Case Report ARTICLE
Fatal Statin-Induced Rhabdomyolysis by Possible Interaction with Palbociclib
- 1Department of Internal Medicine and Neurology, University of Utah Medical Center, Salt Lake City, UT, United States
- 2Department of Pharmacy Practice and Pharmaceutical Sciences, College of Pharmacy, University Minnesota Duluth, Duluth, MN, United States
- 3Huntsman Cancer Institute, University of Utah Medical Center, Salt Lake City, UT, United States
- 4Department of Pathology, University of Utah Medical Center, Salt Lake City, UT, United States
- 5Department of Internal Medicine, Oncology Division, University of Utah Medical Center, Salt Lake City, UT, United States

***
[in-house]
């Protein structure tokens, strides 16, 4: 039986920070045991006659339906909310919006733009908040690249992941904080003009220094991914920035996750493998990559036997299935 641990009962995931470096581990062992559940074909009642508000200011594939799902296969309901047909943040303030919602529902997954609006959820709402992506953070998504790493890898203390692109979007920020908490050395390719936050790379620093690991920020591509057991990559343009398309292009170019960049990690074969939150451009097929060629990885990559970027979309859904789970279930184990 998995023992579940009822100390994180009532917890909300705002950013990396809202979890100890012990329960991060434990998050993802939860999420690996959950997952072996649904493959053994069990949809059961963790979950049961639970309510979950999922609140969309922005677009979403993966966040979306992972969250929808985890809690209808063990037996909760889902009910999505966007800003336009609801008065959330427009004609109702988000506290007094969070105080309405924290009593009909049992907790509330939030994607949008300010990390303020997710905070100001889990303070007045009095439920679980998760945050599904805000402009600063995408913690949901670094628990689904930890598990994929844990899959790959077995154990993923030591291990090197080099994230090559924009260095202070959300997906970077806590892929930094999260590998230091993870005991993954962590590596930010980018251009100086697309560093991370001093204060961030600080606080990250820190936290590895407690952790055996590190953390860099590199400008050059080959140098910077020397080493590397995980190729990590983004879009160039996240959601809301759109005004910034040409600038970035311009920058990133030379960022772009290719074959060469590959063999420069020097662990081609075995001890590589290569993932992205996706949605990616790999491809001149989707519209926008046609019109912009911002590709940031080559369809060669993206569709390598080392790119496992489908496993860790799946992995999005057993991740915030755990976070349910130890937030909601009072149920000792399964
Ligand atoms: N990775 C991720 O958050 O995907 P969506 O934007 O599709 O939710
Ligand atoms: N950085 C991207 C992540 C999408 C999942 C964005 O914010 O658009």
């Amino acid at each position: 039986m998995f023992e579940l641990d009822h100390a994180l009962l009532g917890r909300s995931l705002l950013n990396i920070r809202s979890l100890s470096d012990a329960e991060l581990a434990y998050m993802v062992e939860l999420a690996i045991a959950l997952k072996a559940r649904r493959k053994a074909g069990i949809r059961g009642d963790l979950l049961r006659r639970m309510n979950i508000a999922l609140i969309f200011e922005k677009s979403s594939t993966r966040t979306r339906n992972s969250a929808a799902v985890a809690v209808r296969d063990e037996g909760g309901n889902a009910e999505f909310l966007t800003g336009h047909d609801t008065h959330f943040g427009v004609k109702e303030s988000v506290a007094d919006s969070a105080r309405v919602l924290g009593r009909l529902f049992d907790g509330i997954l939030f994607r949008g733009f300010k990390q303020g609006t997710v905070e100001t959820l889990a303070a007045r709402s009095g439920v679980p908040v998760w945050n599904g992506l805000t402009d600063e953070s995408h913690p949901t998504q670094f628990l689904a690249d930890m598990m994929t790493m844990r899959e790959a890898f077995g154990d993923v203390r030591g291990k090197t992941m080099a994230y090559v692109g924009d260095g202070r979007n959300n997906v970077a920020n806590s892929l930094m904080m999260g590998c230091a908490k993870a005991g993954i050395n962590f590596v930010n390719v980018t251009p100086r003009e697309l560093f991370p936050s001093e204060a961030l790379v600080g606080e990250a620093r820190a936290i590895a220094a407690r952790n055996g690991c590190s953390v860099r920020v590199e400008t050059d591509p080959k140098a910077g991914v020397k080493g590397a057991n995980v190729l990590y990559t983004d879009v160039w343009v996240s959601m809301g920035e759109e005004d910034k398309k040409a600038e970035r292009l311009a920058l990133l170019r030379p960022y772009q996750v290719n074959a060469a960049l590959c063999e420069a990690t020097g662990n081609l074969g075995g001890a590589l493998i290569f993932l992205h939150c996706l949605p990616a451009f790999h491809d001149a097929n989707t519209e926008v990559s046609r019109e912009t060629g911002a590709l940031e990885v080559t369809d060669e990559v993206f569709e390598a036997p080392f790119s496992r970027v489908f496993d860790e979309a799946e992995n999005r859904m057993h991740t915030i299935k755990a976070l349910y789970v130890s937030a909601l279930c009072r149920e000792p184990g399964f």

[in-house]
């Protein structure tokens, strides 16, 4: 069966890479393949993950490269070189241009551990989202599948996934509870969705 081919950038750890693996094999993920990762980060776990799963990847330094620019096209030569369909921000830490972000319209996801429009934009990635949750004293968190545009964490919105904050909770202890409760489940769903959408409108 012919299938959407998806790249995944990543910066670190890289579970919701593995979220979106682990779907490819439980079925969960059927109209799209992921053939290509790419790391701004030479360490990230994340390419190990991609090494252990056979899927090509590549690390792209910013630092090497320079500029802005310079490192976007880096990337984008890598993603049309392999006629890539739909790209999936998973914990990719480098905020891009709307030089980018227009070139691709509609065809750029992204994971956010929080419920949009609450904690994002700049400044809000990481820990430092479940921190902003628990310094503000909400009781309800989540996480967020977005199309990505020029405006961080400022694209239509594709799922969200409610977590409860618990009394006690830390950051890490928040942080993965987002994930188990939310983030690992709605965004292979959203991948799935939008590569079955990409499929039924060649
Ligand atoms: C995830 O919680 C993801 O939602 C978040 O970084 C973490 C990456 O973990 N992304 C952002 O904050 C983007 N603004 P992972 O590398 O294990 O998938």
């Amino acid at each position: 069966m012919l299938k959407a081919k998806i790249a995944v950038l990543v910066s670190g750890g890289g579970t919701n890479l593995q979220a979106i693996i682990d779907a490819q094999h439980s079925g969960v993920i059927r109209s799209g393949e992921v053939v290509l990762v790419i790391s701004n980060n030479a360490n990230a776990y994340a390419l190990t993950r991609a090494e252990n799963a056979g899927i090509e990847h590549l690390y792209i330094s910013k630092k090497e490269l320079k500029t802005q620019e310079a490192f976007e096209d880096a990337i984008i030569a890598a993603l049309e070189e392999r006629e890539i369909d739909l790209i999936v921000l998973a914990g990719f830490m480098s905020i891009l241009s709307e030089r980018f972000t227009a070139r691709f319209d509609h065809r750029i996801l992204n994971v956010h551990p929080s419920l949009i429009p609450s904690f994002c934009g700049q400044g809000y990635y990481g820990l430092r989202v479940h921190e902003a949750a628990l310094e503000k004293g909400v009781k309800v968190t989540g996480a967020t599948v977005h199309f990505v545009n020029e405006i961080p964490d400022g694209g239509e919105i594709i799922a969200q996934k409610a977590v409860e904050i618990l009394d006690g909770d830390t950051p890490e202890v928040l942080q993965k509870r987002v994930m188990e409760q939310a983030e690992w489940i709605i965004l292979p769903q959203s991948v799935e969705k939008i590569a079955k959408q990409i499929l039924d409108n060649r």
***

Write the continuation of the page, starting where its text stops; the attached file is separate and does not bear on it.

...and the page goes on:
A 60- to 65-year-old female on prior statin therapy was initiated on palbociclib and fulvestrant for the treatment of metastatic, hormone-receptor positive breast cancer. She subsequently developed sudden progressive muscle weakness that progressed to death within weeks. The patient noticed progressive proximal muscle weakness after two cycles of palbociclib, with no other medication changes in the interim. This rapidly progressed and resulted in death within 7 days of presentation to hospital. There has been one previous report of rhabdmyolysis with palbociclib, occurring in a patient on concomitant statin. In this report, we discuss the possible aetiologies of this progressive rhabdomyolysis including time-dependent inhibition of CYP3A4 or inhibition of hepatic uptake transporters, e.g., OATP1B1.